Needless to say, I'll be summarising in this section as I'm not writing an opus. That said, be aware that these topics involve a lot of detail and nuance, so be sure to read from other sources to get a fuller understanding.

A special thanks goes out to Jack Ellis, Tobias Petry, Kevin Hicks, et al, for their insight, which forms a significant part of this section.

1. You probably don't need to use UUIDs, sharding, or other complex setups

Some people rail against using auto-incrementing IDs for primary keys, but in most cases they do the job just fine, certainly when dealing with up to ~1000 writes per second. If you find that you're doing significantly more, then you may need to look into solutions like Twitter's Snowflake, but these introduce complexity that you should try to avoid if at all possible.

Odds are, that if you cannot use auto-increment, you probably have other issues that require you to re-architect your data layer. At this point, you can change to a different approach for creating unique primary keys.

As an alternative to introducing complexity, consider implementing some basic error handling / using the retry helper in your application to handle any deadlocks that come about from the auto-incrementing process.

2. Simple write queries are usually not an issue

Following on from point 1, it should be emphasized that running simple queries will not usually lead to auto-incrementing deadlocking issues e.g.

INSERT INTO `users` (`name`) VALUES ('John')

By contrast, slow-running / bulk write queries could run into issues. For example:

INSERT INTO `users` SELECT * FROM `temp`

In these situations, it may be better to use Laravel to perform these write operations in chunks, and then rely on error-handling to retry failed operations.

3. Don't use strings when integers will do

It can be tempting to use string-based constants e.g. for a user's role (admin, staff, customer) and thus store them in the database as strings with the idea that they are more easily-understood.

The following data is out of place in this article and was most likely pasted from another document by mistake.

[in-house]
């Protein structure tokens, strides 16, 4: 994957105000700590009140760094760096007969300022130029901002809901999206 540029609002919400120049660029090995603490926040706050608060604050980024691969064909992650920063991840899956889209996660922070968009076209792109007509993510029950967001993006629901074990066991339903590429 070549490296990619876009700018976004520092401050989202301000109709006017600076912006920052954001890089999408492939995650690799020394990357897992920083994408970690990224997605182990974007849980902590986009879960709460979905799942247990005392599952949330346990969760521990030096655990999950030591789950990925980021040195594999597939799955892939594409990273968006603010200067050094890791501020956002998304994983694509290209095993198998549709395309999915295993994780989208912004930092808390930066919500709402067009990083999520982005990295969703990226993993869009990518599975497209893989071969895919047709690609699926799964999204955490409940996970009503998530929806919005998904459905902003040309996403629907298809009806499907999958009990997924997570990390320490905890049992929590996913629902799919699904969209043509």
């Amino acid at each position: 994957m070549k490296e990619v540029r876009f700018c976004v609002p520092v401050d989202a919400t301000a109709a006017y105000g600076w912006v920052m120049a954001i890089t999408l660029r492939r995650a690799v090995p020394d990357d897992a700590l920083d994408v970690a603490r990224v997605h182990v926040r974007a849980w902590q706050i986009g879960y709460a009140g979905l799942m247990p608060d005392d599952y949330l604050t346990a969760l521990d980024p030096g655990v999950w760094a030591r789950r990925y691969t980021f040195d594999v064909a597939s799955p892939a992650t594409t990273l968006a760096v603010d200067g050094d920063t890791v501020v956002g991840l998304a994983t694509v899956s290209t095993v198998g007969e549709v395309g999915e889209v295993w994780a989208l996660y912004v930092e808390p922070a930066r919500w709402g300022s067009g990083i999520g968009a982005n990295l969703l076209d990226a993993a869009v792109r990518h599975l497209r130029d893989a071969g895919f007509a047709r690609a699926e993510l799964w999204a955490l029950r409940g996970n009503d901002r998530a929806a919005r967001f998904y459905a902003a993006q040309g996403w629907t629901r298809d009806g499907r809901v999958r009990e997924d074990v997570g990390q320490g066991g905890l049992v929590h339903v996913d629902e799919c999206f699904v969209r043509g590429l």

Unfortunately, database engines are not as fast with strings (even when they are indexed). By contrast, integers are much faster. So, in the case of the above example, use numbers e.g. admin = 1, staff = 2, customer = 3.

If you really want to use strings, then consider using enums, as these allow for string values, but are indexed as integers. Just be mindful that enums are fixed, so if you need to add more options, you'll need to update your table's schema, which could be a costly operation for a large table.

4. Avoid using WHERE LIKE with a wildcard prefix

When you execute a query such as this:

SELECT * FROM `users` WHERE `name` LIKE '%john%'

MySQL has to do a full table scan, even if the name column is indexed. If you absolutely have to go this route, do what you can to limit the possible results by including additional WHERE clauses that can also use indexes e.g.

SELECT * FROM `users` WHERE `organization_id` = 1 AND `name` LIKE '%john%'

Kevin also points out, "in addition to including the where clauses that can use indexes, it helps to make sure that the indexes are set up correctly for the most common queries. Indexes across multiple columns can help make sure the index is correct for the query. For example, if the query is going to query against ColumnA and ColumnB, having a single index for both of those columns together could help.

Be mindful though that if there are too many indexes, or the indexes don't match the query being run, there is no guarantee the database will actually use them, or use the best one for the query."

Finally, it should be noted that if you drop the prefix and just use a suffix, then MySQL can use the index e.g.

SELECT * FROM `users` WHERE `name` LIKE 'john%'

Alternatively, you can opt for Postgres, which includes trigram support. This enables you to perform the first query relatively efficiently as it builds an index by breaking up the values within the name column into groups of 3 e.g. for Alice, you get {ali, lic, ice}. You can learn more about it here:

https://about.gitlab.com/blog/2016/03/18/fast-search-using-postgresql-trigram-indexes/

5. Full-text searching may be an answer, with caveats

Following on from point 4, if wildcard searches must be done and aren't fast enough, then replacing them with a full-text index and search could help. That said, it could have implications when writing to the table, per MySQL docs:

For large data sets, it is much faster to load your data into a table that has no FULLTEXT index and then create the index after that, than to load data into a table that has an existing FULLTEXT index.

6. Transactions are not the enemy

Transactions are extremely useful when you need to perform a bunch of tasks and need to be able to rollback if one of them failed. Unfortunately, they can result in deadlocks (in some situations). That said, there are ways to help with this.

Tobias points out, "each write operation is implicitly a separate transaction if no transaction is manually started. So, if you do 3-4 write operations, you have 3-4 transactions, and each transaction has some write operations as overhead. A single transaction is more efficient because the write operations are bundled."